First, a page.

Halo 5 Feedback and the Population Loss of H4

I’ve seen many posters repeat a generic version of the following:

“Halo 4’s population dropped immediately because it did not appeal to the halo fanbase but rather went after casuals, who don’t stick around, etc. etc.”

I’m not sold that this was the reason Halo 4’s population dropped immediately. Halo fans didn’t leave H4 on day 2 because it didn’t feel “Halo” enough, because actual halo fans waited it out to see if it would improve. I’m curious if the casual population left immediately because they were getting dominated in every gametype, and there was no clear ‘social’ playlist where they could go to play against other casuals. After all, no one will keep playing a game that they get dominated in every single match. Matchmaking must be able to provide balanced gameplay to all skill levels. Halo fans left because they felt the frustration of being sniped by the boltshot or dominated while using the subpar, unbalanced BR.

As for H5, obviously the beta has only featured ‘Arena’ type playlists, with rankings and focus on competitive gameplay. So far, I have been thoroughly unimpressed with the matchmaking logic, as I’ve spent most of my time either being blown out, or blowing out another team. I worry that changes in game mechanics, specifically reduced TTK, are partially to blame. When my team is superior at gun handling, we can hold down an entire map with the BR in a slaughter. However, other teams who are slightly better simply hold us down and slaughter us, where we used to be able to at least move and attempt to overcome our deficiencies by coordinated map movement.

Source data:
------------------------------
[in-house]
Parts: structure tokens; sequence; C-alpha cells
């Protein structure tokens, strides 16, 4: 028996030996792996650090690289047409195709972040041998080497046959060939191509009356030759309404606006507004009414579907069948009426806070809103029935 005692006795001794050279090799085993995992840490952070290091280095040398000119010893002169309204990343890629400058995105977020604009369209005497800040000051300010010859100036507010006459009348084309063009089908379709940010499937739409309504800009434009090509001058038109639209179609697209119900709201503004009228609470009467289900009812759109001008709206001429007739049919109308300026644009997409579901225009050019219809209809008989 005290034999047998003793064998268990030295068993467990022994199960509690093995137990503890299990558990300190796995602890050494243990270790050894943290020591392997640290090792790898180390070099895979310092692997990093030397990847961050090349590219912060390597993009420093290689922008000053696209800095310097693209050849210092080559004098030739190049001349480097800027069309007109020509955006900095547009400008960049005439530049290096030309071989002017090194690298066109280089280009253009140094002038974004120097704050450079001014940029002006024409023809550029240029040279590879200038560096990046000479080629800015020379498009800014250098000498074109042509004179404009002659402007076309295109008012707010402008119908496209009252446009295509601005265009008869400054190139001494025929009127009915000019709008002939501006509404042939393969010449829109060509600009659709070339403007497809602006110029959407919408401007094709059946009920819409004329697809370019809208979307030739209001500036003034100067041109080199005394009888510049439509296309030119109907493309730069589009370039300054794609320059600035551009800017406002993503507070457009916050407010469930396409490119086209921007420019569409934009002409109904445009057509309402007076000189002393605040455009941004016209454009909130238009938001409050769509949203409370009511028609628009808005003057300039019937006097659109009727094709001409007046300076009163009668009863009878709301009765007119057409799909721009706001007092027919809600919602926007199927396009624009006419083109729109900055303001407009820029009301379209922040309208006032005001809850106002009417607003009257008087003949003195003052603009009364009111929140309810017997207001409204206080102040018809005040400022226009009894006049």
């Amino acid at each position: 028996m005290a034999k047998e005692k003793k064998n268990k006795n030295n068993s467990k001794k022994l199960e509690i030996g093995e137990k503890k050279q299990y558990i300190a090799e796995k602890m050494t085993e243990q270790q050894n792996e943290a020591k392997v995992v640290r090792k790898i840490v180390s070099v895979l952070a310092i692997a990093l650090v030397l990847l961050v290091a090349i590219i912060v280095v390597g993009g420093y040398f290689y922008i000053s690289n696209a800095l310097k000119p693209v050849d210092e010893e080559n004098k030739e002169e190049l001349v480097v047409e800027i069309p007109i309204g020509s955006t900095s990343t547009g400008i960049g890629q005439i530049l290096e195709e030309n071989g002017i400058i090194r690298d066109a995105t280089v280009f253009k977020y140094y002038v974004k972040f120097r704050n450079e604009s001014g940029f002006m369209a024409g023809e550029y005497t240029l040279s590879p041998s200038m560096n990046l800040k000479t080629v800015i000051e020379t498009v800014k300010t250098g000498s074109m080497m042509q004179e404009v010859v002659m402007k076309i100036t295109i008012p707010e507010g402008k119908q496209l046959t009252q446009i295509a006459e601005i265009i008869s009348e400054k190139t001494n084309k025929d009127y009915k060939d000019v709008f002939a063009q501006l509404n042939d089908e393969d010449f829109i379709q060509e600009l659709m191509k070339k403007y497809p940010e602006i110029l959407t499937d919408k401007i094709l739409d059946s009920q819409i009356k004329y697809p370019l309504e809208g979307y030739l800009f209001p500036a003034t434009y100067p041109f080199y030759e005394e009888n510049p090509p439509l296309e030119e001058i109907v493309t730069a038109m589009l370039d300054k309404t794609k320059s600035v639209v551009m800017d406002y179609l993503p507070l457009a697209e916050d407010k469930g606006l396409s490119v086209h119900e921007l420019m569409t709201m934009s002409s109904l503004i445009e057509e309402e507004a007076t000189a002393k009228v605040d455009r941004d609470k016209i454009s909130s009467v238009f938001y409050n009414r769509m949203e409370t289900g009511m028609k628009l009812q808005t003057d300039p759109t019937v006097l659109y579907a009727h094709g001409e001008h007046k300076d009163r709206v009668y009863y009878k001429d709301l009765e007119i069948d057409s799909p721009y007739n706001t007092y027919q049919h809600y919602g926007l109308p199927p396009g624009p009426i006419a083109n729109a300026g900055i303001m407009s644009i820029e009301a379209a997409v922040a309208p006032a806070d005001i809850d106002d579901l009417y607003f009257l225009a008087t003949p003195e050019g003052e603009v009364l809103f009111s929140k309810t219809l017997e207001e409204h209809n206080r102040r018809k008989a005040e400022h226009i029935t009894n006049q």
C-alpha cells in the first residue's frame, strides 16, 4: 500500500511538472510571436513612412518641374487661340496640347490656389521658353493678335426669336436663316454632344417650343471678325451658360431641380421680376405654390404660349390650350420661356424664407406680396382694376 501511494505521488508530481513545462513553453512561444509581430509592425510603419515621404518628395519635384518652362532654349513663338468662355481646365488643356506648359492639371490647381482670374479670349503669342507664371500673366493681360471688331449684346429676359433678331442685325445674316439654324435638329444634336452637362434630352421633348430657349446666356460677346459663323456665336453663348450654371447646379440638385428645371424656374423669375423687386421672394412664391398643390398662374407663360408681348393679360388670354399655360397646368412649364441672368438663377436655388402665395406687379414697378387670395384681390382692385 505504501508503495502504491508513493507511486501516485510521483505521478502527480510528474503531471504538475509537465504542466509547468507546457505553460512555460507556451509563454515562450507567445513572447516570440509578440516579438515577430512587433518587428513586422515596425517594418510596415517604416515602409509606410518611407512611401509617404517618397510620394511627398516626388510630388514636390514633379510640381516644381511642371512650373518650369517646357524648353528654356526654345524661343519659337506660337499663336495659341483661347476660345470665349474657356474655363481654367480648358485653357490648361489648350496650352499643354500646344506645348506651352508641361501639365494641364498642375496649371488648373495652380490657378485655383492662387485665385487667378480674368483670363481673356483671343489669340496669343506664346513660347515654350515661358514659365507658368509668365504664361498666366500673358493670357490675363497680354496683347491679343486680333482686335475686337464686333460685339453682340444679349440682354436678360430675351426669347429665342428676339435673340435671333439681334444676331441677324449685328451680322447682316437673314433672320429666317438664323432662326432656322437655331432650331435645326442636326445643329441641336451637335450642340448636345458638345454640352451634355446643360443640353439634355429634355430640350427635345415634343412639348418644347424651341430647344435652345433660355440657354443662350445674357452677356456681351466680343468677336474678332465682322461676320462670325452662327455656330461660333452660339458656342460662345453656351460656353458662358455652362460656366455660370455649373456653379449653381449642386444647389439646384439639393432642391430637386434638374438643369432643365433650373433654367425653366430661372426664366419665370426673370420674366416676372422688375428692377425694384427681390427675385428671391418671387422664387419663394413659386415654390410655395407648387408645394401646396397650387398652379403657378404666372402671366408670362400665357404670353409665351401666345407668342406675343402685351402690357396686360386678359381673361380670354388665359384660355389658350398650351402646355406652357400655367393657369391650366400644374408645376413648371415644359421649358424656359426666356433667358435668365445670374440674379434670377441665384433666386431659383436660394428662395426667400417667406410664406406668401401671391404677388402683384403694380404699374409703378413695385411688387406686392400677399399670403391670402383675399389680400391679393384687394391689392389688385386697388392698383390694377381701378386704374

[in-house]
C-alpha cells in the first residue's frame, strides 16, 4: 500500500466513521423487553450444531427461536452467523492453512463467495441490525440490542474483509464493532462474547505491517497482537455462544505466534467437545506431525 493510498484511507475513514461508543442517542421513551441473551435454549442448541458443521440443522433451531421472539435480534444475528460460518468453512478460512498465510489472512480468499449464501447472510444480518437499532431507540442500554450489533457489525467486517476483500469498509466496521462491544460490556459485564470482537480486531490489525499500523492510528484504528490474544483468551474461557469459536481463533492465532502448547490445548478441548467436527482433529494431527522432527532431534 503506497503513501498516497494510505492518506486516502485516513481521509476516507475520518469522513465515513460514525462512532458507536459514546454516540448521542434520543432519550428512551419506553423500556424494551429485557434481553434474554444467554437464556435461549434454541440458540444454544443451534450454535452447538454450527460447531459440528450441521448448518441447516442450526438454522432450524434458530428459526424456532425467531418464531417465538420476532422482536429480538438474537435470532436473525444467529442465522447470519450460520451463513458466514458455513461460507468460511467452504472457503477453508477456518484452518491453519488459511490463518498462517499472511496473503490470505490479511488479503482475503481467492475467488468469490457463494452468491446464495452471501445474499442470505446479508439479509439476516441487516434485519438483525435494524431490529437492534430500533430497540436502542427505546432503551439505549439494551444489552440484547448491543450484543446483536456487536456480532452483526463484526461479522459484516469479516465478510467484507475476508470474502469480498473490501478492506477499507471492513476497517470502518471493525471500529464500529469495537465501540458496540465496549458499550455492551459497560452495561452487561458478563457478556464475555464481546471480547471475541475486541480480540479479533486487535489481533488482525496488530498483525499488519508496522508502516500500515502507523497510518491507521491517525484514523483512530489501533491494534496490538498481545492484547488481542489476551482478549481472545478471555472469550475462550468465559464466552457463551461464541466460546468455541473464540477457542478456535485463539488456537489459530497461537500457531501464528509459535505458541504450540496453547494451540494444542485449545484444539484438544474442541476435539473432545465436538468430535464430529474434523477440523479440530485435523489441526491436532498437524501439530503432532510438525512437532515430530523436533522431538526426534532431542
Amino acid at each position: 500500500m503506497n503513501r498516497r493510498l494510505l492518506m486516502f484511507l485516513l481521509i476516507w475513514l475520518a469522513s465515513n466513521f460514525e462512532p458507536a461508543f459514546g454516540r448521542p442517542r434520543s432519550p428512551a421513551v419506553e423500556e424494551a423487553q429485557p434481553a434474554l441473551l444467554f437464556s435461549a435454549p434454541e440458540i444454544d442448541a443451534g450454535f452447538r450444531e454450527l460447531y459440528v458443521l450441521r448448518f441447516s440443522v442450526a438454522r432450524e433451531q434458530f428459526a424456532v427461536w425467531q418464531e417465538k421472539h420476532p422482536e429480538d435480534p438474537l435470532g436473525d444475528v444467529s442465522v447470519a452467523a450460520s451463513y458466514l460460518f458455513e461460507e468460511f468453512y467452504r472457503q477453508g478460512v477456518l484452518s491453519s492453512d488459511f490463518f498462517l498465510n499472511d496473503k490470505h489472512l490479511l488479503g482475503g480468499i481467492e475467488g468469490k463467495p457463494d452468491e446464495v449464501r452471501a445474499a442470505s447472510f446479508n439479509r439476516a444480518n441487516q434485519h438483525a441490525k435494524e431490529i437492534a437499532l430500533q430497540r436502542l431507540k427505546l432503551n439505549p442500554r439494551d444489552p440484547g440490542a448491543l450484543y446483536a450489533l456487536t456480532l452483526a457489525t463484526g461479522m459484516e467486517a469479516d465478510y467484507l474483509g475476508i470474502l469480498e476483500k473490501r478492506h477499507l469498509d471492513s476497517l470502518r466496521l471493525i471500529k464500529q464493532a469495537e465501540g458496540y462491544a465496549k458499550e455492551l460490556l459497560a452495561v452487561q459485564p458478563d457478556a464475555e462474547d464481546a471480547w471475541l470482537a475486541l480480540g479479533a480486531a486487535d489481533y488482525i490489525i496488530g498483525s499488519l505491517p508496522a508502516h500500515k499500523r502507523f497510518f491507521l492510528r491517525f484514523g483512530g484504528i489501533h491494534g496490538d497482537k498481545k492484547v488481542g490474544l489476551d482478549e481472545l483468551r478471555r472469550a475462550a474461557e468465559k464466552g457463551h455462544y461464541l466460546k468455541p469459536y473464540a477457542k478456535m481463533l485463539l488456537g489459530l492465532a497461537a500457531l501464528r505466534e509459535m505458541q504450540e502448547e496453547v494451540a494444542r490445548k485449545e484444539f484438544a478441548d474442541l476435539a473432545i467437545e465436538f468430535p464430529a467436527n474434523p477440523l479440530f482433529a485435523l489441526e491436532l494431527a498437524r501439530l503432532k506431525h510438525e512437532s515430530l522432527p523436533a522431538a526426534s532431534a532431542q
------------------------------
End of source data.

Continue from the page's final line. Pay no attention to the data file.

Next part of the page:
In order for the game to succeed, there must be a way to provide a blended experience for the longtime fans, the hardcore, and the casuals who are picking up Halo for the first time. They don’t have to play against each other every game. Eventually, there will need to be a new generation of Halo fans to keep the series alive. You can complain about the casuals, but that doesn’t push this franchise forward.

My my suggestion for 343i is to ensure your back-end matchmaking system is flawless. This means that matchmaking has to strive to provide competitive games for all players, and adjust accordingly. Microsoft Trueskill has always been a solid starting point, but without balanced matchmaking, your product will undoubtedly fail, no matter how “halo” it feels.